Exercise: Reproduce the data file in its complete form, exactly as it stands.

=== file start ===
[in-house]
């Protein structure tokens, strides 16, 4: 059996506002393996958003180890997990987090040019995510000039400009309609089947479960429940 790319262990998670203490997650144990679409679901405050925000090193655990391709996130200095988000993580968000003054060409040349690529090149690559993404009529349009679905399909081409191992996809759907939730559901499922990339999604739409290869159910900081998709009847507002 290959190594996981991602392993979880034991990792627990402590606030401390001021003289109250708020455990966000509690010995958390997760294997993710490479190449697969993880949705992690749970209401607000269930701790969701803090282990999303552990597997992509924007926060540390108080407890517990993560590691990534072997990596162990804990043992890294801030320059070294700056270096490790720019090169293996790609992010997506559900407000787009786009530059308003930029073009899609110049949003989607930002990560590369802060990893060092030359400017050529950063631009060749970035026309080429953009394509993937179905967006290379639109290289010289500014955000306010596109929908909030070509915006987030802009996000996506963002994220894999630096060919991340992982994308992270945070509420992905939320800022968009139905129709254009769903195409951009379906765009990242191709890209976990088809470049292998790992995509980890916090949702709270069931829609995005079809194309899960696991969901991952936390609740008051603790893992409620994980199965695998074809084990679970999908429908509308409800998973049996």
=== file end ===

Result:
[in-house]
């Protein structure tokens, strides 16, 4: 059996506002393996958003180890997990987090040019995510000039400009309609089947479960429940 790319262990998670203490997650144990679409679901405050925000090193655990391709996130200095988000993580968000003054060409040349690529090149690559993404009529349009679905399909081409191992996809759907939730559901499922990339999604739409290869159910900081998709009847507002 290959190594996981991602392993979880034991990792627990402590606030401390001021003289109250708020455990966000509690010995958390997760294997993710490479190449697969993880949705992690749970209401607000269930701790969701803090282990999303552990597997992509924007926060540390108080407890517990993560590691990534072997990596162990804990043992890294801030320059070294700056270096490790720019090169293996790609992010997506559900407000787009786009530059308003930029073009899609110049949003989607930002990560590369802060990893060092030359400017050529950063631009060749970035026309080429953009394509993937179905967006290379639109290289010289500014955000306010596109929908909030070509915006987030802009996000996506963002994220894999630096060919991340992982994308992270945070509420992905939320800022968009139905129709254009769903195409951009379906765009990242191709890209976990088809470049292998790992995509980890916090949702709270069931829609995005079809194309899960696991969901991952936390609740008051603790893992409620994980199965695998074809084990679970999908429908509308409800998973049996």